Academic journal article Presidential Studies Quarterly

The Law: Litigating the War Power with Campbell V. Clinton

Academic journal article Presidential Studies Quarterly

The Law: Litigating the War Power with Campbell V. Clinton

Article excerpt

Several recent scholars have suggested that federal courts have rarely decided cases involving the war power and that when they do, they invariably support the president. In a study on judicial review and the war power, Christopher May (1989) offered this analysis: "Before World War I the Supreme Court--with one short-lived exception--refused to pass on the validity of laws adopted under the war powers of the Constitution" (p. vii). He spoke of "the long-standing position that war powers legislation is not subject to judicial review" (p. 1). "The notion that the war powers were exempt from judicial scrutiny had a long and distinguished lineage" (p. 16).

A similar perspective appears in a more recent study by Martin Sheffer (1999) on the judiciary's record of passing judgment on presidential war powers. Executive-legislative conflicts regarding war and peace "rarely find their way to the judiciary and, when they do, are rarely decided according to proper constitutional interpretation" (p. ix). Courts, "speaking generally, either postpone ruling or uphold, when they do rule, [presidential] exercises of the [war] power" (p. x). The courts "lie back, seeking to avoid having to rule on questions of the conduct of commander-in-chief (and war) powers, and when they are forced to rule, they usually uphold presidential action" (pp. x-xi).

However, it has not been the practice of federal courts to regularly flinch from deciding war power and foreign-affairs questions. For most of American history, the judiciary has accepted and decided these cases, and they have recognized and upheld congressional prerogatives as much as, if not more than, presidential prerogatives (King and Meernik 1999).

The Judiciary Decides War Power Cases

Two early Supreme Court cases, in 1800 and 1801, involved the "Quasi War" against France. In Bas v. Tingy (1800), the Court left to Congress the judgment whether it wanted to fully declare war or to authorize an "imperfect" war (4 Dall. 37). Congress chose to do the latter in the war against France. In Talbot v. Seeman (1801), Chief John Marshall looked solely to Congress for defining the scope of the war power: "The whole powers of war being, by the constitution of the United States, vested in congress, the acts of that body can alone be resorted to as our guides in this inquiry" (5 U.S. 1, 28).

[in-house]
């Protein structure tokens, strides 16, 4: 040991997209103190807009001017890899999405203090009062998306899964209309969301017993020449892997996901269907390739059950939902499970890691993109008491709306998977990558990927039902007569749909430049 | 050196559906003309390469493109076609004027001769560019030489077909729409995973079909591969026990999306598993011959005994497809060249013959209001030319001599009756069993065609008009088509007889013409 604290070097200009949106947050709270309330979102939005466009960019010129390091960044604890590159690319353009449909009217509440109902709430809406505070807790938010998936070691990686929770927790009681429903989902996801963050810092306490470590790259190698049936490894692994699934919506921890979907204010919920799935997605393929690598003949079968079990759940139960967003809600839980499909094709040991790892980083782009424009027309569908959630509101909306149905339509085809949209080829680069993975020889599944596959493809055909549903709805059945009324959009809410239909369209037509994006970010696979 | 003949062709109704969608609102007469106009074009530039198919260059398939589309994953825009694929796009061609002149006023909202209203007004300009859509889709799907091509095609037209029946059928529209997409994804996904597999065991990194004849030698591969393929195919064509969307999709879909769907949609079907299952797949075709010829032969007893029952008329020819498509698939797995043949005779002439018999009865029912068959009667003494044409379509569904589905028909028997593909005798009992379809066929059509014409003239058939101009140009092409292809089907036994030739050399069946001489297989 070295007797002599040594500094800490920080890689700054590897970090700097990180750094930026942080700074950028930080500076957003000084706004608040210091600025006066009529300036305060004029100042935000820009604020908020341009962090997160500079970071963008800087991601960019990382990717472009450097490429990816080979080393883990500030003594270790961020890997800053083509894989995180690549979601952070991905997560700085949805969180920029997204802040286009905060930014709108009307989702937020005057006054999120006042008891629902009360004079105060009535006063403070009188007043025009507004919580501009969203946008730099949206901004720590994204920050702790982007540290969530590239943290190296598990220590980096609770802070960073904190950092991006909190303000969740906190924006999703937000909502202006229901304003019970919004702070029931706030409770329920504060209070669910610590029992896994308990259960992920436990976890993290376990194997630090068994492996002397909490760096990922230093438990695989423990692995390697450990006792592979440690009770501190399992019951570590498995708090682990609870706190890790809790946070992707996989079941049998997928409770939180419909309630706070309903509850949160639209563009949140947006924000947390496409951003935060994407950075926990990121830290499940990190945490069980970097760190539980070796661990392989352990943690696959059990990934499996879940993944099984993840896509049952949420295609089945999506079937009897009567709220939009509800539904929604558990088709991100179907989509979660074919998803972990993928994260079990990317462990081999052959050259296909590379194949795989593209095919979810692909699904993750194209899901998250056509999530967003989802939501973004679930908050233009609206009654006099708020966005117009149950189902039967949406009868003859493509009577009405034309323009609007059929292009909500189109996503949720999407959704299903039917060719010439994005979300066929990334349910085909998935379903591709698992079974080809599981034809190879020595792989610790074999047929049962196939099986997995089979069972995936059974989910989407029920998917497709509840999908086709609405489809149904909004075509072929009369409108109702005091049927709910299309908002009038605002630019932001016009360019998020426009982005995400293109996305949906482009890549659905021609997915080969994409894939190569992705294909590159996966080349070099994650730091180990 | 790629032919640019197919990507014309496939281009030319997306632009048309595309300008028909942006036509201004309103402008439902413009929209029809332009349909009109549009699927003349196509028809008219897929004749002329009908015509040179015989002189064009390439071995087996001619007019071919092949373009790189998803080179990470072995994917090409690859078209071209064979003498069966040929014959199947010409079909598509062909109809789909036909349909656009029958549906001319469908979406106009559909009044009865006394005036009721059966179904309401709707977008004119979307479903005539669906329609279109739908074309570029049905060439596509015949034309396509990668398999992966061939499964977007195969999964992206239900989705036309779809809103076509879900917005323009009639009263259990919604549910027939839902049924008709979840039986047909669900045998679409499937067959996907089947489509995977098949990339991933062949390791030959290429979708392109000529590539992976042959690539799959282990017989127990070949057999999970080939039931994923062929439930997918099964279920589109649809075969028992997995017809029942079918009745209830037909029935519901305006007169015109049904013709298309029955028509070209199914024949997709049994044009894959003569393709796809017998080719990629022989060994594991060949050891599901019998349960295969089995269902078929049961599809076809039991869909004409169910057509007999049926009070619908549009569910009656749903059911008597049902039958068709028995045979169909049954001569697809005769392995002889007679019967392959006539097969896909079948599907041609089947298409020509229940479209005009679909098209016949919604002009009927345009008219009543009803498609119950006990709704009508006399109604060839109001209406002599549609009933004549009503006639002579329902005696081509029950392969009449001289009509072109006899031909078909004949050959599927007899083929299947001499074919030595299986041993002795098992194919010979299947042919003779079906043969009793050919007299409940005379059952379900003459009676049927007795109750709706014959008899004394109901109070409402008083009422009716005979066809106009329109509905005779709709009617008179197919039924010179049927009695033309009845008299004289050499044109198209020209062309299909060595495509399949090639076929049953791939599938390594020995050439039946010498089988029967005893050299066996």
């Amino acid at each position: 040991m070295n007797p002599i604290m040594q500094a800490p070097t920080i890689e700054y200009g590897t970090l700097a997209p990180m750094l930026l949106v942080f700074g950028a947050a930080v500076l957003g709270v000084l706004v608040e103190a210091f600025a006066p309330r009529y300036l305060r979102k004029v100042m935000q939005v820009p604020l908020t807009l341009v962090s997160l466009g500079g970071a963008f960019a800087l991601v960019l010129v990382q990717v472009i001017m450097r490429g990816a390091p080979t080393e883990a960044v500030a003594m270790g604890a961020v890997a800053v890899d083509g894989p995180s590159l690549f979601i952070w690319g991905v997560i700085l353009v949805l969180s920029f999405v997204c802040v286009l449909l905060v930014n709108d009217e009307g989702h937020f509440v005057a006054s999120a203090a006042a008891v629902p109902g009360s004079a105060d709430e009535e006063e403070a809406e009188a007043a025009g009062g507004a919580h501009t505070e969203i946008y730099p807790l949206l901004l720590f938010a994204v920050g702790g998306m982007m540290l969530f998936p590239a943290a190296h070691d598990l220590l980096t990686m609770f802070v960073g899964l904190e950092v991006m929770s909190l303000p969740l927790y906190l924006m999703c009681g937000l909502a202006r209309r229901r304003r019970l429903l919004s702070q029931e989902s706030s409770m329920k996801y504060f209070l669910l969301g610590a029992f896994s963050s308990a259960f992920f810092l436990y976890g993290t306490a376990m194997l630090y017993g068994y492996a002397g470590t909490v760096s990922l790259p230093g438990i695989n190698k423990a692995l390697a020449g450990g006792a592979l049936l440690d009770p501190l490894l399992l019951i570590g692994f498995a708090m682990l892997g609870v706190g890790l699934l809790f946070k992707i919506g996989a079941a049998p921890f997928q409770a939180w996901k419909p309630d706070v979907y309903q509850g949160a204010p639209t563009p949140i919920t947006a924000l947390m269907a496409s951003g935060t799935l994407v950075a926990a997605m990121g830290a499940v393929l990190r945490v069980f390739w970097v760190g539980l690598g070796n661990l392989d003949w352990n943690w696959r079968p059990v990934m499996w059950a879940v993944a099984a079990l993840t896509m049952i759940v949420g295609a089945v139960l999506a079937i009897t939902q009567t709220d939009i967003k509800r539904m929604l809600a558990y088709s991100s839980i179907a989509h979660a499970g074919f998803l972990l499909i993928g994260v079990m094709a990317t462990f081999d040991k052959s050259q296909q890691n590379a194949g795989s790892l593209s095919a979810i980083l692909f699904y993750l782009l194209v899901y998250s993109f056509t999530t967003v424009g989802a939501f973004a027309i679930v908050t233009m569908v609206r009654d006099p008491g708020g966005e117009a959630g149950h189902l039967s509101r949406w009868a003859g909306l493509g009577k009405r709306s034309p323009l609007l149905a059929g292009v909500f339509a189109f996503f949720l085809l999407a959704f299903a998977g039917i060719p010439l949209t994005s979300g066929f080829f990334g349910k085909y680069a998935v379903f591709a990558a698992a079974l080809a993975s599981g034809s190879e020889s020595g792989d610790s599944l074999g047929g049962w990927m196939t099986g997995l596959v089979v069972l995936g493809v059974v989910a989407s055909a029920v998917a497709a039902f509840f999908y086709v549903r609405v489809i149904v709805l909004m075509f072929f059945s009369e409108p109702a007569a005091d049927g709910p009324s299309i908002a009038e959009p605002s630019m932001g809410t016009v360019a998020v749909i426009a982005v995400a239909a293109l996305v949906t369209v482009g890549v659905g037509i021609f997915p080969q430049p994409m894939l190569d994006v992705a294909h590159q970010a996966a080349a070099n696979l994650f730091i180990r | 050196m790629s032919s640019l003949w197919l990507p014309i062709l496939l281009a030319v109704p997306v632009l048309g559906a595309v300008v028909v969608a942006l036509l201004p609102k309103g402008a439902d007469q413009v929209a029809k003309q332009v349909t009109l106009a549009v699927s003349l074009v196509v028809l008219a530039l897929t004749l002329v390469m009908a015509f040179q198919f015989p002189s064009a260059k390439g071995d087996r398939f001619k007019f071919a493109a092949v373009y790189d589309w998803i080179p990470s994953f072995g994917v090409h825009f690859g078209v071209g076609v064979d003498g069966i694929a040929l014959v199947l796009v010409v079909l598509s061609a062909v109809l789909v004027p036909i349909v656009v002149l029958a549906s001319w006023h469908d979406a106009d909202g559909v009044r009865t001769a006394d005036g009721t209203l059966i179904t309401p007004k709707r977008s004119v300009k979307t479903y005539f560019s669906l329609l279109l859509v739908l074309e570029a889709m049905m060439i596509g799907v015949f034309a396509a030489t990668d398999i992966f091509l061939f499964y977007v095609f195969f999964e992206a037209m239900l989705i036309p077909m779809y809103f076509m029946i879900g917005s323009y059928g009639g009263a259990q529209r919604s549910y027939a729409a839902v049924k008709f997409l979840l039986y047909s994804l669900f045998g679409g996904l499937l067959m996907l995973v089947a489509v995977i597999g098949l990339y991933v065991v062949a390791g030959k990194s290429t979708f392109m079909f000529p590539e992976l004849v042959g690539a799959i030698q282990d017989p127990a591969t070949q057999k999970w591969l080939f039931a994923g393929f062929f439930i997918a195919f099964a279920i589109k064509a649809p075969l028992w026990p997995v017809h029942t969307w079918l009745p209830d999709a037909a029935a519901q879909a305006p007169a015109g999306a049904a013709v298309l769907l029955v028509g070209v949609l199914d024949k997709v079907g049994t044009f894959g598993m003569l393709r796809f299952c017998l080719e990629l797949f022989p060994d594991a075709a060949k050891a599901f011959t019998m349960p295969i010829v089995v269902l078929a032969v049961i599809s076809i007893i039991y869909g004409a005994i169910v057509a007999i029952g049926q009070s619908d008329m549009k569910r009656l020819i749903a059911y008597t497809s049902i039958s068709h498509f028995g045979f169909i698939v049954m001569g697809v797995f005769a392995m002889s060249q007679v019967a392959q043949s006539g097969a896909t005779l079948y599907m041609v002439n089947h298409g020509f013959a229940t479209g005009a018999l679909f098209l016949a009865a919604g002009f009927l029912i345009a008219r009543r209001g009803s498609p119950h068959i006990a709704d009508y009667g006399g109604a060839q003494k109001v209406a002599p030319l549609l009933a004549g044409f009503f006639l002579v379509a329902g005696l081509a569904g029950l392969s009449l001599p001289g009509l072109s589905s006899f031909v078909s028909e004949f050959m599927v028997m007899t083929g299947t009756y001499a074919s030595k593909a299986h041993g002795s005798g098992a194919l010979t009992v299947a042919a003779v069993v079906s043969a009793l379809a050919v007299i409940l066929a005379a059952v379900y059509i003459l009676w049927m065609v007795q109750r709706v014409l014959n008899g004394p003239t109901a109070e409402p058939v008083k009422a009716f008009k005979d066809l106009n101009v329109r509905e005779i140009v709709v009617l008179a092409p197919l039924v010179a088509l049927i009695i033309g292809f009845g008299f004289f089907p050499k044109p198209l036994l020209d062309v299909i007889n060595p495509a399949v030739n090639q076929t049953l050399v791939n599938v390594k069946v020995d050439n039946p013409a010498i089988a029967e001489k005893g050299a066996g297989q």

What happened when a presidential decision in time of war collided with policies that Congress had established in a statute? Did the courts run for cover, designating the dispute a political question to be decided solely by the elected branches? No, the case was treated like any other dispute, to be resolved in accordance with legal and constitutional principles. Little v. Barreme (1804) involved a proclamation by President John Adams to seize ships, although his order exceeded the authority granted him by Congress. In a major ruling, Chief Justice Marshall said that national policy is defined by statute, not by conflicting executive pronouncements. Presidential "instructions cannot change the nature of the transaction, or legalize an act which without those instructions would have been a plain trespass" (6 U.S. 170, 179). Under this decision, military commanders who implement illegal presidential proclamations are liable for damages.

Another major decision was United States v. Smith (1806), decided by a federal circuit court. Colonel William S. Smith, indicted under the Neutrality Act for engaging in military actions against Spain, claimed that his military enterprise "was begun, prepared, and set on foot with the knowledge and approbation of the executive department of our government" (27 Fed. Cas. 1192, 1229 [C.C.N.Y. 1806] [No. 16,342]). The court repudiated Smith's claim that a president or his assistants could somehow authorize military activities by private citizens after Congress had specifically forbidden such actions. The court ruled that the Neutrality Act was "declaratory of the law of nations; and besides, every species of private and unauthorized hostilities is inconsistent with the social compact, and the very nature, scope, and end of civil government" (p. …

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